An activist of Sri Lanka's Marxist political party, People's Liberation Front, drinks water from a bottle as a billboard of Communist leaders from left, Vladimir Lenin, Karl Marx and Friedrich Engels is displayed in the background during a street march to celebrate international Labor Day known as May Day in Colombo, Sri Lanka, Tuesday, May 1, 2012. May Day moved beyond its roots as an international workers' holiday to a day of international protest Tuesday, with rallies throughout Asia demanding wage increases and marches planned across Europe over government-imposed austerity measures. (AP Photo/Gemunu Amarasinghe)

Colombo - Sri Lanka's main opposition and a key minority party used May Day to demand that the country find a way to ease ethnic tensions, three years after the end of a war in which the government defeated a Tamil rebel uprising.

Ranil Wickremesinghe, a former prime minister, selected a former Tamil rebel-held area in the northern part of the country to hold the United National Party's (UNP) May Day rally.

“The war is over now and it is enough that the people have suffered. They need a solution to their problems,” Wickremesinghe said.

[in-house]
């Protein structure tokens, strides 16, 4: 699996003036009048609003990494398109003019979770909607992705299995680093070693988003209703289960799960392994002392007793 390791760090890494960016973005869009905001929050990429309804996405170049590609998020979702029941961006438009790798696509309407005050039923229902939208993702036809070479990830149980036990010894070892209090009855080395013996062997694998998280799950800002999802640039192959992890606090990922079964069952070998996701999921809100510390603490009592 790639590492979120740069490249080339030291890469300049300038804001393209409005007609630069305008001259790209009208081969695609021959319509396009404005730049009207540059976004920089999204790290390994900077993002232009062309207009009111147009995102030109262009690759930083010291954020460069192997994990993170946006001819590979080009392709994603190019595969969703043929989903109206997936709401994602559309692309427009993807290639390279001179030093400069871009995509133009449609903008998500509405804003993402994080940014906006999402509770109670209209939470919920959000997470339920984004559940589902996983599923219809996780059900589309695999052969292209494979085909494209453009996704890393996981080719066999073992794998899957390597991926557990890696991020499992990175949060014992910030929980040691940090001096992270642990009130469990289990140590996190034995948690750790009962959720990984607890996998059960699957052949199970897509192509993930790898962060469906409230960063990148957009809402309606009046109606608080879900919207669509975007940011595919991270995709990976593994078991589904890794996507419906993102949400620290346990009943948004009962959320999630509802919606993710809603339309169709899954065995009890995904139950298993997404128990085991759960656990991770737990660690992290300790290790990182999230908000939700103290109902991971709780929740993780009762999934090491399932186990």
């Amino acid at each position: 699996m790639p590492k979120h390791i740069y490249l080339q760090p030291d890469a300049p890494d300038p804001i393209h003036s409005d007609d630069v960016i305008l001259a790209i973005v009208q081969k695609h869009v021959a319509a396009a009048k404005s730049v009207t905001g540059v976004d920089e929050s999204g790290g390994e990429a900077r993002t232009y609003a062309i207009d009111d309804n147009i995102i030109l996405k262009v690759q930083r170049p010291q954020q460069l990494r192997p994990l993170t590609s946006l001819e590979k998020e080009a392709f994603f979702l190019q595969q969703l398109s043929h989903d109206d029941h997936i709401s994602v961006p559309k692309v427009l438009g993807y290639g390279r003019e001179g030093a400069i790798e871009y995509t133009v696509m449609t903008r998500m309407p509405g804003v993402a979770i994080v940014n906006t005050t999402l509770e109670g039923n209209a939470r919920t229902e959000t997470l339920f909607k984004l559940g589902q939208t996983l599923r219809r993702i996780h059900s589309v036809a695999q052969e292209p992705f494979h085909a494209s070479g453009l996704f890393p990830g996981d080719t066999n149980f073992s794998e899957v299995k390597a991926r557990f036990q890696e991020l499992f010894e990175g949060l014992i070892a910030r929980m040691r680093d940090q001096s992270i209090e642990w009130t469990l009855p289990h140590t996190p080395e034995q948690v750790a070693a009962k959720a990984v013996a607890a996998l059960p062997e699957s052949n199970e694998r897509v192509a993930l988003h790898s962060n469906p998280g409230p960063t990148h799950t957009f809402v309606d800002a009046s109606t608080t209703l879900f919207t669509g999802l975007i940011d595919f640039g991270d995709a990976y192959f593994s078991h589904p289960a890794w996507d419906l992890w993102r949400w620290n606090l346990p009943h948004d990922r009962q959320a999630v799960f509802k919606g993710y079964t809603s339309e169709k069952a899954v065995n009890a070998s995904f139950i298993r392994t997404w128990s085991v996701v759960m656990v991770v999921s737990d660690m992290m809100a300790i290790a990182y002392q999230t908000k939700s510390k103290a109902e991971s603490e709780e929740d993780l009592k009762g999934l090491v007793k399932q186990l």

The Tamils had pushed for a separate homeland amid allegations of being discriminated against by the government. Since the Tamil rebels were defeated, the government has promised to reach out to ethnic Tamils, but many still feel they are not treated equally.

The UNP was joined by the Tamil National Alliance (TNA) - a party accused of working as a proxy of the former Tamil rebels of the Liberation Tigers of Tamil Eelam (LTTE), who were defeated in May 2009 by the military.

“It is time that the people are given equal political rights to live equally”, Wickremesinghe said.

The leader of the TNA, R Sampanthan, said he expects the support of the main opposition to win the demands of the minority Tamils.

“We have been speaking to the government to gain the demands of the minorities, but the talks have not been successful”, Sampanthan, who is also a member of parliament, said.

Sampanthan's party has demanded the settlement of all displaced persons.

Talks between the TNA and the government for working out a political settlement on minority issues have stalled since December.

The ruling United People's Freedom Alliance (UPFA), led by President Mahinda Rajapaksa, marked May Day celebrations in the capital, Colombo. - Sapa-dpa